and owed their salvation alone to the marshes, which in these countries intersect in a parallel direction from place to place their roads, and form so many defiles, that

it is impossible to come near them. About one o'clock we arrived at Kobryn; the enemy had deployed a numerous cavalry before that town; some discharges of artillery were sufficient to drive them away. On retiring, they set fire to the bridge of Muchaven; our tiralleurs arrived in sufficient time to preserve it. Bianchi’s division occupies Kobryn; the 7th corps is encamped on the right; the Austrians on the left of that town, behind the Muchaven; the enemy are in full retreat towards Ratno and its marches. The different reports not having reached me, I cannot very exactly estimate the enemy's loss. It at least amounts to 3,000 men killed and wounded, and 500 prisoners; that on our side consists of 1,000 men killed or wounded.

Biraeing, near Kobryn, Aug. 13, 1812. Reports from the Staff of the 7th Corps.

REPORT OF AUG, 11. The 7th corps set out from Pruszany at noon, to pass the defile of Kosebrod after the Austrian divisions which marched upon

Petitions tried before your honourable House in the present session, has, upon an average, amounted to above one hundred pounds per day; and that the Attorneys' bills in one cause, the trial of which in point of form only lasted two days, and in point of fact only six hours, amounted to very near twelve hundred pounds. And this your Petitioners are ready to prove. Your Petitioners must now beg leave to call the attention of your honourable House to the greatest evil produced by these defects in the representation of which they complain, namely, the extent of Private PARLIAMENTAR Y PATRoN AGE ; an abuse which obviously tends to exclude the great mass of the people from any substantial influence in the election of the House of Commons, and which in its progress threatens to usurp the sovereignty of the country, to the equal danger of the king, of the lords, and of the commons.—The patronage of which your Petitioners complain, is of two kinds: That which arises from the unequal distribution of the elective franchise, and the peculiar rights of voting by which certain places return members to serve in parliaments; and that which arises from the expense attending contested elections, and the consequent degree of power acquired by wealth. By these two means, a weight of parliamentary influence has been obtained by certain individuals, forbidden by the spirit of the laws, and in its consequences most dangerous to the liberties of the people of Great Britain. The operation of the first species of patronage is direct, and subject to positive proof. Eighty-four individuals do, by their own immediate authority, send one hundred and fifty-seven of your honourable members to parliament. And this your Petitioners are ready, if the fact be disputed, to prove, and to name the members and the patrons. The second species of patronage cannot be shewn with equal accuracy, though it is felt with equal force.—Your Petitioners are convinced, that in addition to the one hundred and fifty-seven honourable members above mentioned, one hundred and fifty more, making in the whole three hundred and seven, are returned to your honourable House, not by the collective voice of those whom they appear to represent, but by the recommendation of seventy powerful individuals, added to the eighty-four before mentioned, and making the total number of patrons altogether only one hundred and fifty-four, who return a decided majority of your honourable House.—If your honourable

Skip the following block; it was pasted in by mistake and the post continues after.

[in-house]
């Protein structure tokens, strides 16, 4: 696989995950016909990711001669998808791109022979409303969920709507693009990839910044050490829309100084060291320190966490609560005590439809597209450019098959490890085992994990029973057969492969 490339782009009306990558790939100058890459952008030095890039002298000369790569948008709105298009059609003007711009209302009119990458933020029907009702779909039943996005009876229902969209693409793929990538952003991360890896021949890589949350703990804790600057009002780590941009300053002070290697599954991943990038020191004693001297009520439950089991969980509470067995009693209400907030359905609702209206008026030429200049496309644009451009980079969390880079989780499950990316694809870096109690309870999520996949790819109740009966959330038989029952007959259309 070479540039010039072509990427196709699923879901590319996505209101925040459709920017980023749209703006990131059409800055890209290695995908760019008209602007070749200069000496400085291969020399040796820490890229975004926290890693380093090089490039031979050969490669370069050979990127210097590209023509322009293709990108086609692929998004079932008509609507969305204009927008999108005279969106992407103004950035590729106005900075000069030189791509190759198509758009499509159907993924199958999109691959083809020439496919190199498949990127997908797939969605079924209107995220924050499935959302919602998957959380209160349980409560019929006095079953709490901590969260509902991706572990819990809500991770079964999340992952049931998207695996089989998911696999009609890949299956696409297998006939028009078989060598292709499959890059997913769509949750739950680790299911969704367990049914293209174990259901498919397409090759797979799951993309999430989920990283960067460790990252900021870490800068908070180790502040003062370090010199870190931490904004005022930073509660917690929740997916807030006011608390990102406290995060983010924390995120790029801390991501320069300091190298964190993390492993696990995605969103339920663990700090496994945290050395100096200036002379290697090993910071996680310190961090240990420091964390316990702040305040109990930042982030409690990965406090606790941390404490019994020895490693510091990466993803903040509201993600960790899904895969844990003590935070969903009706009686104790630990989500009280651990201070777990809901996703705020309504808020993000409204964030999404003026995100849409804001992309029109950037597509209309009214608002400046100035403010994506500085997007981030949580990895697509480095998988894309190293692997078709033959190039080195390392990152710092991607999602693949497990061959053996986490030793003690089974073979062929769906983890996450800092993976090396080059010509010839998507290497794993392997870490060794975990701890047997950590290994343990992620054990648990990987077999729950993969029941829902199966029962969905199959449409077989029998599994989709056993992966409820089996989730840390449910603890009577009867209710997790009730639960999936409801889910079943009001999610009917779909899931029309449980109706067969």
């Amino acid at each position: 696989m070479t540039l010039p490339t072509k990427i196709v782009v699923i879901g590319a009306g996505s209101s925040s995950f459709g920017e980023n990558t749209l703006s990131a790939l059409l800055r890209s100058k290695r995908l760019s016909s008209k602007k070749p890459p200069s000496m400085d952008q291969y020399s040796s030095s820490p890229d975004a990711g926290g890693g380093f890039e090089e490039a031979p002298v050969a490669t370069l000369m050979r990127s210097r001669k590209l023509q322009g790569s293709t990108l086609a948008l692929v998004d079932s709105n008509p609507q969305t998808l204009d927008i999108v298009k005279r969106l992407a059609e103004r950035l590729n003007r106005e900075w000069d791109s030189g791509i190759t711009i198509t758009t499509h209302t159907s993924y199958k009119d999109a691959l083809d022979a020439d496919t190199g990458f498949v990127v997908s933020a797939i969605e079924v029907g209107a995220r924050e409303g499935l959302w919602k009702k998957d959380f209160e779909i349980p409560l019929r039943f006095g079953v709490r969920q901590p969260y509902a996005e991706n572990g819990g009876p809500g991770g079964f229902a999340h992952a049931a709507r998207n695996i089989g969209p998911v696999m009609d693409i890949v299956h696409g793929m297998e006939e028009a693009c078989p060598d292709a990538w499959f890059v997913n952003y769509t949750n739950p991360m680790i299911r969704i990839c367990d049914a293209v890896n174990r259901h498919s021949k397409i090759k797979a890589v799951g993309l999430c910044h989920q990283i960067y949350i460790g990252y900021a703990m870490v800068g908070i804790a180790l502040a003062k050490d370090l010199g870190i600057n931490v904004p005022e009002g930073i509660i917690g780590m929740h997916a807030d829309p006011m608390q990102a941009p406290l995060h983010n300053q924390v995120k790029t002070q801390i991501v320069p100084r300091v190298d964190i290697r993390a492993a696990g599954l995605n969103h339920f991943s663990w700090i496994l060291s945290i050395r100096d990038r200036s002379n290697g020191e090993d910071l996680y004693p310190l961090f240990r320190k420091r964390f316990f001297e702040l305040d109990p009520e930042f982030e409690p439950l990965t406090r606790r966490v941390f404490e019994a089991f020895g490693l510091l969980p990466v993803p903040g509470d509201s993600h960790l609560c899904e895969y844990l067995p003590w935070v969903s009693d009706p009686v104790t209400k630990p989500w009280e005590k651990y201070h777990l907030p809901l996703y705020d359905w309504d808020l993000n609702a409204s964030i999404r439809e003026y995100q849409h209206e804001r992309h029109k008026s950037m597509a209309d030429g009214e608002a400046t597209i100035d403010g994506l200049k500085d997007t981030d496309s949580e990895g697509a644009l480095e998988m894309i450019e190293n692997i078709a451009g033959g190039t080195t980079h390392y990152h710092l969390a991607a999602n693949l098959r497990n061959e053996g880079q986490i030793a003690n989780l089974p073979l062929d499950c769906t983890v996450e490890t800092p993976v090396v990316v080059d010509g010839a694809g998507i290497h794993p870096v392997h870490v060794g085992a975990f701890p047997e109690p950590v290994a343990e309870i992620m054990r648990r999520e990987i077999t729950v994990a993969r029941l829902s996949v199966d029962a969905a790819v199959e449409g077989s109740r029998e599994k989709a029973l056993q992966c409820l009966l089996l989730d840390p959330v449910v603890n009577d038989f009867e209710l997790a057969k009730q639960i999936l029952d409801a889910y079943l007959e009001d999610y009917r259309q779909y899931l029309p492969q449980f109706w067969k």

House will accept as evidence the common report and general belief of the counties, cities, and boroughs, which return the members alluded to, your Petitioners are ready to name them, and to prove the fact; or if the members in question can be made parties to the inquiry, your Petitioners will name them, and be governed by the testimony which they themselves shall publicly give. But if neither of these proofs be thought consistent with the proceedings of your honourable House, then your Petitioners can only assert their belief of the fact, which they hereby do in the most solemn manner, and on the most deliberate conviction. Your Petitioners entreat your honourable House to believe that, in complaining of this species of influence, it is not their intention or desire to decry or to condemn that just and natural attachment, which they, who are enabled by their fortune, and inclined by their disposition, to apply great means to honourable and benevolent ends, will always ensure to themselves. . What your Petitioners complain of is, that property, whether well or ill employed, has equal power; that the present system of representation gives to it a degree of weight which renders it independent of character; which enables it to excite fear as well as to procure respect, and which confines the choice of electors, within the ranks of opulence, because, though it cannot make riches the sole object of their affection and confidence, it can and does throw obstacles, almost insurmountable, in the way of every man who is not rich; and thereby secures to a select few the capability of becoming candidates themselves, or supporting the pretensions of others. . Of this your Petitioners complain loudly, because they conceive it to be highly unjust, that while the language of the law requires from a candidate no greater estate, as a qualification, than a few hundred pounds per annum, the operation of the law should disqualify every man whose rental is not extended to thousands; and that, at the same time that the legislature appears to give the electors a choice from amongst those who possess a moderate and independent competence, it should virtually compel them to choose from amongst those who themselves abound in wealth, or are supported by the wealth of others. Your Petitioners are the more alarmed at the progress of private patronage, because it is rapidly leading to consequences which menace the very existence of the constitution. At the commencement of every session